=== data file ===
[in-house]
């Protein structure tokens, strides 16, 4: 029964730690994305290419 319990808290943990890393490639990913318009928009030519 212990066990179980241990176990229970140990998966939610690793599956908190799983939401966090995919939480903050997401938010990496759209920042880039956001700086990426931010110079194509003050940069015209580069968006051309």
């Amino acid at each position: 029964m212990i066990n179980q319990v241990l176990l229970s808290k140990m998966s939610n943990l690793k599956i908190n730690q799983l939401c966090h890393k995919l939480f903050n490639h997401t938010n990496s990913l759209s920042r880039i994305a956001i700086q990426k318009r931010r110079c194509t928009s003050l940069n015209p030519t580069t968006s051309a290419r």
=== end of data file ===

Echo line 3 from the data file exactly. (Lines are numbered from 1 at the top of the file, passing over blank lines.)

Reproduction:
């Amino acid at each position: 029964m212990i066990n179980q319990v241990l176990l229970s808290k140990m998966s939610n943990l690793k599956i908190n730690q799983l939401c966090h890393k995919l939480f903050n490639h997401t938010n990496s990913l759209s920042r880039i994305a956001i700086q990426k318009r931010r110079c194509t928009s003050l940069n015209p030519t580069t968006s051309a290419r």